Theory that takes as its primary aim the attainment of maximum possible happiness of a society as a whole. This goal is to be achieved in such a way that one first checks what makes every particular individual in a society happy, then sums up all these various wants and preferences, and finally finds out how to satisfy the greatest number of them. A policy which makes happy the greatest number of persons, or the one which frustrates satisfaction of desires of the least number of them, is the only one which is right to chose. Utilitarianism shows interest in distribution of goods only if this has some impact on maximisation of overall happiness. Authors that defend this line of thinking generally claim that approximately equal distribution of resources has the best effect. This is so, they believe, because a certain good is of less value to someone who already has a lot of it, than to someone who possesses a very short supply of the good (e.g. one extra dollar means much less to a millionaire than to a beggar). If this is so, it follows that the loss of happiness of the rich is much smaller than the gain of happiness of the poor, if some reasonable amount of goods is taken from the former and given to the latter. Therefore, a redistribution of resources increases general happiness of a society. However, utilitarians do not advocate strict equality because it would have an adverse influence on the working motivation of the able individuals, and thereby on the overall wealth of the society. The main task is to find a balance between factors that point towards equality and those ones that go against it.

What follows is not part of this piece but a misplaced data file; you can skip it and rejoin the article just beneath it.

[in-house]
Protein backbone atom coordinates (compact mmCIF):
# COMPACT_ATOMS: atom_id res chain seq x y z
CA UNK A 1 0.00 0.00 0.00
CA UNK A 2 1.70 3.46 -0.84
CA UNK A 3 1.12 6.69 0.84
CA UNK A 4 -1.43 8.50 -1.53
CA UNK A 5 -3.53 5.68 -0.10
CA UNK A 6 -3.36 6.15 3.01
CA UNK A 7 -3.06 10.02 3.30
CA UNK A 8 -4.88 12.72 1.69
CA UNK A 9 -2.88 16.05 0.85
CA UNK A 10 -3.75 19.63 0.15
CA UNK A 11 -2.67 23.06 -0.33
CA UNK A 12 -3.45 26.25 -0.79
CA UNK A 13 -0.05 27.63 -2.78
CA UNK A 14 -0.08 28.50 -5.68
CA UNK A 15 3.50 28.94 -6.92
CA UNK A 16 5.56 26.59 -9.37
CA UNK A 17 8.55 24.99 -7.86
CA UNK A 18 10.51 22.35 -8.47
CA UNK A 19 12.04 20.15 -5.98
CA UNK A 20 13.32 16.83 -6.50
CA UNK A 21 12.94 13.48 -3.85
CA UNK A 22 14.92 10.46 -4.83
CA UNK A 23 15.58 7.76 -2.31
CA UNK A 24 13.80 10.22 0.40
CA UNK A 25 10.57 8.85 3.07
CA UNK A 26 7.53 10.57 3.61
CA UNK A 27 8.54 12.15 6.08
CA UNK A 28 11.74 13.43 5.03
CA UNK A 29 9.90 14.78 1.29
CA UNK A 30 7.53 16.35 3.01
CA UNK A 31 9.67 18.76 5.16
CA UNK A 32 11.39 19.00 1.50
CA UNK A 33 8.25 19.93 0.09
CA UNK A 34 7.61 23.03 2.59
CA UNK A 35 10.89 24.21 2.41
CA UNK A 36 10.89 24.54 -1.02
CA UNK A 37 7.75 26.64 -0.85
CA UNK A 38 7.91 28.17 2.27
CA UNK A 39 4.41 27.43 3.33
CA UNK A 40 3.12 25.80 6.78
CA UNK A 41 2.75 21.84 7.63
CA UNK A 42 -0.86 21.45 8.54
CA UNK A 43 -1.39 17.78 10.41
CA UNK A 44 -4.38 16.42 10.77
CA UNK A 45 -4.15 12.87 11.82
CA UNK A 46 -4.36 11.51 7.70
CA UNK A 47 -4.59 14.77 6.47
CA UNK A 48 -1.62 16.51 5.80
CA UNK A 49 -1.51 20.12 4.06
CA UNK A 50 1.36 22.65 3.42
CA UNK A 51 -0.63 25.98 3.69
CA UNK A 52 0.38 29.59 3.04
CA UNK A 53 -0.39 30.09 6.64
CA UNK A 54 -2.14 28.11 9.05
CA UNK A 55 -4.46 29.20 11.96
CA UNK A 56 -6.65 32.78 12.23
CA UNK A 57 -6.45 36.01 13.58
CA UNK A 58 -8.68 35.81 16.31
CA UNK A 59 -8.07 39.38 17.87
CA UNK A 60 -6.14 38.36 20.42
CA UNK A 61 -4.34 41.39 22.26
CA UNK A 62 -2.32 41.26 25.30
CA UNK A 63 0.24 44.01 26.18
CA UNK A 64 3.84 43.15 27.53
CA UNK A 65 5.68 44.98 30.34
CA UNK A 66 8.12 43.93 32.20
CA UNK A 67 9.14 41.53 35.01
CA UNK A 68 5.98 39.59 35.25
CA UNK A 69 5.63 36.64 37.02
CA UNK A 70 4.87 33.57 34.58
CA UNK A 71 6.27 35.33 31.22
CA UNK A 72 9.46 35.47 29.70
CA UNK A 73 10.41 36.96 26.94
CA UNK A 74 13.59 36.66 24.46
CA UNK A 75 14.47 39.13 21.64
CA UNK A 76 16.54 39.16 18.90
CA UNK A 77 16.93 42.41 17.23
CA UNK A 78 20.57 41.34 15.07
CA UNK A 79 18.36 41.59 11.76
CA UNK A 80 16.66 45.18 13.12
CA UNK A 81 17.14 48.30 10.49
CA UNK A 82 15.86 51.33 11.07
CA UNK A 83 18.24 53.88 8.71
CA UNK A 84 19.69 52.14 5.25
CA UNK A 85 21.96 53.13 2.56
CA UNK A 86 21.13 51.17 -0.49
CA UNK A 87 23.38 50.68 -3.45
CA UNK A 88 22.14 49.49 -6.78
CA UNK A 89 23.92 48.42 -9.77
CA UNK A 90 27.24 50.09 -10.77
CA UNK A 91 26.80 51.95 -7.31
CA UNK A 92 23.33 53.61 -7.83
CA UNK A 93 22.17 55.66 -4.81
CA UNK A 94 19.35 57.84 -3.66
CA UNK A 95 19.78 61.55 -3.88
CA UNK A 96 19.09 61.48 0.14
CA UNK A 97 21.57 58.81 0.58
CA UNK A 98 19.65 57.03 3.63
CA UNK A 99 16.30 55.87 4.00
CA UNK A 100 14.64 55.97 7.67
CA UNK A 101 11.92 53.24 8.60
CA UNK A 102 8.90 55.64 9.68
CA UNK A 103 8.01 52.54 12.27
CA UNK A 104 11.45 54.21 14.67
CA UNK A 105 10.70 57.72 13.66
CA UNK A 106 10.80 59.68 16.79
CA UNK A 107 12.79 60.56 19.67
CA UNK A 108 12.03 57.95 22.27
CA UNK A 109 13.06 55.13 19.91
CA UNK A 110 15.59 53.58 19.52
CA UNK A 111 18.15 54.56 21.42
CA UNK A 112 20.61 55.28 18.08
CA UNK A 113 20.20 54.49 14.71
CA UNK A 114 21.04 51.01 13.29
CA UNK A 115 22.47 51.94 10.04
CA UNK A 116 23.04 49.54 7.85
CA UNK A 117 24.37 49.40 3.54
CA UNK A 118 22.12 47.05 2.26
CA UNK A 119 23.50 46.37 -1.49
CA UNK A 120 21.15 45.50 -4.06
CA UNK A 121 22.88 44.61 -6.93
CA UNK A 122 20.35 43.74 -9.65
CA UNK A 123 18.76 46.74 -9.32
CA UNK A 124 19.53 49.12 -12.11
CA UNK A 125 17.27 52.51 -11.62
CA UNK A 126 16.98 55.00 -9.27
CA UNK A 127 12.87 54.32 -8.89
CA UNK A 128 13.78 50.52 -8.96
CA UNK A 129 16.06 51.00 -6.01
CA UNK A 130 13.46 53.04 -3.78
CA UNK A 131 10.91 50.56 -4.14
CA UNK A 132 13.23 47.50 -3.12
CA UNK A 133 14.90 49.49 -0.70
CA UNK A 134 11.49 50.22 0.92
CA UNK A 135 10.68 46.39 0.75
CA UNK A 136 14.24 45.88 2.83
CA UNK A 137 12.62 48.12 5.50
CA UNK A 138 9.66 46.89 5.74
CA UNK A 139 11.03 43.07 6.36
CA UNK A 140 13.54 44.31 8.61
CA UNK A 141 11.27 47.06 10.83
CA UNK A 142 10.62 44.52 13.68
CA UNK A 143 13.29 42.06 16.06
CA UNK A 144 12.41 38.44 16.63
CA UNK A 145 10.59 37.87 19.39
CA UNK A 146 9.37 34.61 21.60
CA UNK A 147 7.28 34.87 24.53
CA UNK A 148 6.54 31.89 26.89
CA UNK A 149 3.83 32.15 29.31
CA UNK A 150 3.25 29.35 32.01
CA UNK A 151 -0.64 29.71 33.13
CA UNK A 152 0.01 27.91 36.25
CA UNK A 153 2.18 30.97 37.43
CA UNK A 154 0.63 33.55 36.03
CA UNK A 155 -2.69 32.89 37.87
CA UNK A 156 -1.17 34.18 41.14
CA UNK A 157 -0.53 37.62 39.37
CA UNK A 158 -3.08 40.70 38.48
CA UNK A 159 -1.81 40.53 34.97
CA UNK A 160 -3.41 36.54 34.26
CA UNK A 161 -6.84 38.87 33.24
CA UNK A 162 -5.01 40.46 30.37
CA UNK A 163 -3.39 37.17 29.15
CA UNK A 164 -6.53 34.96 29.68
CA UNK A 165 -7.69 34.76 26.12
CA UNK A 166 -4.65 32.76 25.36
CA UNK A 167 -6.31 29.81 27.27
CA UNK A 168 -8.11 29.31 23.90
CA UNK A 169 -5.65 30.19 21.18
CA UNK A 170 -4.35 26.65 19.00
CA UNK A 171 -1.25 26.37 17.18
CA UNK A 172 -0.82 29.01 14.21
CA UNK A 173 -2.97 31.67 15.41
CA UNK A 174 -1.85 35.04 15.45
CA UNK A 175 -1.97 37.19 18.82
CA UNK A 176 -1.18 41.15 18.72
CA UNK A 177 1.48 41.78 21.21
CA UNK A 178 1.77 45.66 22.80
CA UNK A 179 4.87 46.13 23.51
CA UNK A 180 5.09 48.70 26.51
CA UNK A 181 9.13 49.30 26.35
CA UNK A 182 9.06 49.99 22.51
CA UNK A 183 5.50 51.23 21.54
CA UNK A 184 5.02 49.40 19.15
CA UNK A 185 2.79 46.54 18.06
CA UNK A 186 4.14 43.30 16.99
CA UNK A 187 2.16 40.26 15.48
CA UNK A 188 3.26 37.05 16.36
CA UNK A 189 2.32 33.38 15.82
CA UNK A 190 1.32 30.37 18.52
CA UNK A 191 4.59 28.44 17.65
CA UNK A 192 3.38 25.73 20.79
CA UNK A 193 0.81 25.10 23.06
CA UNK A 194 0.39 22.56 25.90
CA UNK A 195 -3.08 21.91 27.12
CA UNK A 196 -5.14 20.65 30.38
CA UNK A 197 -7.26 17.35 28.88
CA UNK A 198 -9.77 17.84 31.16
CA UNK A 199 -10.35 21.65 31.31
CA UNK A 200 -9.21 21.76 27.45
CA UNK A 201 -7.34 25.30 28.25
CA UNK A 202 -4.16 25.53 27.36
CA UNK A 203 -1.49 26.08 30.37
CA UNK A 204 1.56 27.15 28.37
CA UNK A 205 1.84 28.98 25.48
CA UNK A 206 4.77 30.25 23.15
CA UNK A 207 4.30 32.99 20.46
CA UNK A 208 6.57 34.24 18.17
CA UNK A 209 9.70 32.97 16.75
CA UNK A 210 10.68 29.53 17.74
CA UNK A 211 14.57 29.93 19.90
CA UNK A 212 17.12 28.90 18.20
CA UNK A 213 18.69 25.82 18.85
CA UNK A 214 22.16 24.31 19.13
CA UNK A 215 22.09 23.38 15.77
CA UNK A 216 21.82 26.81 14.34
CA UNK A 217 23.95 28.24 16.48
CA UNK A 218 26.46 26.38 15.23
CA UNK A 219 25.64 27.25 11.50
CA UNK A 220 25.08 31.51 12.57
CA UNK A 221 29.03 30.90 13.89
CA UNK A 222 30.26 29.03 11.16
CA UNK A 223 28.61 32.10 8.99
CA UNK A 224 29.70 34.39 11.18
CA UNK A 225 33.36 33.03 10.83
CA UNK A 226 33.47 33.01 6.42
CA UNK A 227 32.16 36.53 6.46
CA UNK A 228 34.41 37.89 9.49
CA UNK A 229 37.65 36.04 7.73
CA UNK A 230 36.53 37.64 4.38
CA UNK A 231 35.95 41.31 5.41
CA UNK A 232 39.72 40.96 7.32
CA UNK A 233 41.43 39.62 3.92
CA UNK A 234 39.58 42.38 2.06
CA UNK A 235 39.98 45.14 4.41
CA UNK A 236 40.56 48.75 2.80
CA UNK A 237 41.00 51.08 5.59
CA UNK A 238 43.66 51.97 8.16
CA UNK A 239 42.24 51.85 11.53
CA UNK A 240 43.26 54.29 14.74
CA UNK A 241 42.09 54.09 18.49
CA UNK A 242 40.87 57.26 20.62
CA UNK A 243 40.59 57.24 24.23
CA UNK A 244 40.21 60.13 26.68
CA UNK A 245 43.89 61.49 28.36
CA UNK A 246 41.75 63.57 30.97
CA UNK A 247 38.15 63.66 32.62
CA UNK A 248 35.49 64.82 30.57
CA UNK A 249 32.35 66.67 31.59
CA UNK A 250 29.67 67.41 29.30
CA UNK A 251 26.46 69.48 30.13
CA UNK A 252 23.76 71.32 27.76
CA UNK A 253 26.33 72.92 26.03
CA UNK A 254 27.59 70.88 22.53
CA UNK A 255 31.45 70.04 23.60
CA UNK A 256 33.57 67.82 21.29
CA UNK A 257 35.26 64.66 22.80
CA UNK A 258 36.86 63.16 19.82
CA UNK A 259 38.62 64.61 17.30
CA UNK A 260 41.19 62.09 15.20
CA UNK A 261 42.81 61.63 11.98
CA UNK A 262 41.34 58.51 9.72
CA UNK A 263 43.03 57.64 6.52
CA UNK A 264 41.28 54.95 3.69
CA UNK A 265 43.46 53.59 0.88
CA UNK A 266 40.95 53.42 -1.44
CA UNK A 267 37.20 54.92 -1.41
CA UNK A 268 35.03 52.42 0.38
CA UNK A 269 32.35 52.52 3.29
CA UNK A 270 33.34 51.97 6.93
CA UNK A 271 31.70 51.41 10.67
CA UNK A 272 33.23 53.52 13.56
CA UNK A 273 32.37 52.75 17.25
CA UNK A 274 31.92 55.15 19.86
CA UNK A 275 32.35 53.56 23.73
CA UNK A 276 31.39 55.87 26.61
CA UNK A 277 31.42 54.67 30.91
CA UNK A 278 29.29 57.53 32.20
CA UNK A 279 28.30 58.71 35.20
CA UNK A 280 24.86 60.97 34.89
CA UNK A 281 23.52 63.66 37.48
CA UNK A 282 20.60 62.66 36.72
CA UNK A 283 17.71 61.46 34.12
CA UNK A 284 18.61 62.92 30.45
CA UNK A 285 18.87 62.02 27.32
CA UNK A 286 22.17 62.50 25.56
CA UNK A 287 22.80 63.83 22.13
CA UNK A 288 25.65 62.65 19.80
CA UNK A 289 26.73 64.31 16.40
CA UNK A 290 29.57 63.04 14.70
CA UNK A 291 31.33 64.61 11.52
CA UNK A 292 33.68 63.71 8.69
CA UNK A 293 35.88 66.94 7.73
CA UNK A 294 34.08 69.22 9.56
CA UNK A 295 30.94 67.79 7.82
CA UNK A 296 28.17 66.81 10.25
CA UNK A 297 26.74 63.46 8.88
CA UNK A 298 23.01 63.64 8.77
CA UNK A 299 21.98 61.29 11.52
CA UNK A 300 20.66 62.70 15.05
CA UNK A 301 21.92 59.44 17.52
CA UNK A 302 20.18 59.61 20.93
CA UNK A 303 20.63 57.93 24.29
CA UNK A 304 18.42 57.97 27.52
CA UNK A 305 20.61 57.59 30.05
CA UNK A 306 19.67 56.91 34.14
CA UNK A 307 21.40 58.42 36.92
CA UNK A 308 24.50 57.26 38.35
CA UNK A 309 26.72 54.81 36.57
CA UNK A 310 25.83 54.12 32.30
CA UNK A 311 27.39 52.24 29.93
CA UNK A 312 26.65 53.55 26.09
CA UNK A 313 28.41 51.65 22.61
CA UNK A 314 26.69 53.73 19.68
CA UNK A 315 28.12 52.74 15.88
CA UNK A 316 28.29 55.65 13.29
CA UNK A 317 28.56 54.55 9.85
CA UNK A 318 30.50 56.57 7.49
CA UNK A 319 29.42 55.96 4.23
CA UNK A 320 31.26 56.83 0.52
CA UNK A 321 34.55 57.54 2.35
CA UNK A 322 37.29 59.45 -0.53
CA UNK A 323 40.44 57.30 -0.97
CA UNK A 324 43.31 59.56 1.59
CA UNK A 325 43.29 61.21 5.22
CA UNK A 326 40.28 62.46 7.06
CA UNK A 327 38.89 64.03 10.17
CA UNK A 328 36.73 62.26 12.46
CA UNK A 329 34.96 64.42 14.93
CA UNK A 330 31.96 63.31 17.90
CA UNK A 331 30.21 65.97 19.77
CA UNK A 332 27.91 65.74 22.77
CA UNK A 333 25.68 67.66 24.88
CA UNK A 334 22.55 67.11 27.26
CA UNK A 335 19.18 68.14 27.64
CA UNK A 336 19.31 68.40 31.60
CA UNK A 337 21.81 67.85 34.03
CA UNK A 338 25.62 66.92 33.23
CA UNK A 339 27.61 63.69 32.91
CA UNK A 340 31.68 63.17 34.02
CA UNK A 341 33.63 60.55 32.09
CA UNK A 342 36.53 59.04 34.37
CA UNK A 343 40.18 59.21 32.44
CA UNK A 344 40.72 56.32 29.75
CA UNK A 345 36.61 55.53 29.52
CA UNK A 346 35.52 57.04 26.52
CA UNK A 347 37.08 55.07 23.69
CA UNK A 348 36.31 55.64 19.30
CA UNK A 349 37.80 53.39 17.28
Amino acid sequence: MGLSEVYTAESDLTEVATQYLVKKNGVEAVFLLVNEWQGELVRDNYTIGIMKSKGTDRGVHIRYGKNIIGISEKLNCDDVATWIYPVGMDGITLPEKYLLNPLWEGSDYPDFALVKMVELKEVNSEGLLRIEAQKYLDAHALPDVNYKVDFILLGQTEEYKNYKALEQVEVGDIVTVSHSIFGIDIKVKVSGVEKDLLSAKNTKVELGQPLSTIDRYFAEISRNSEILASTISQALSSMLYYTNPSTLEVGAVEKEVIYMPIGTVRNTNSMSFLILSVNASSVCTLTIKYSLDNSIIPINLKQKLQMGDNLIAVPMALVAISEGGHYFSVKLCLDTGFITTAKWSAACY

The leading representatives of this doctrine are:
Jeremy Bentham, Henry Sidgwick, J.S. Mill, Richard B. Brandt, R.M. Hare, John Harsanyi, J.J. Smart

   
   
  John Rawls
  Ronald Dworkin
  Right Libertarianism
Left Libertarianism
  Utilitarianism
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  Strict Egalitarianism
   
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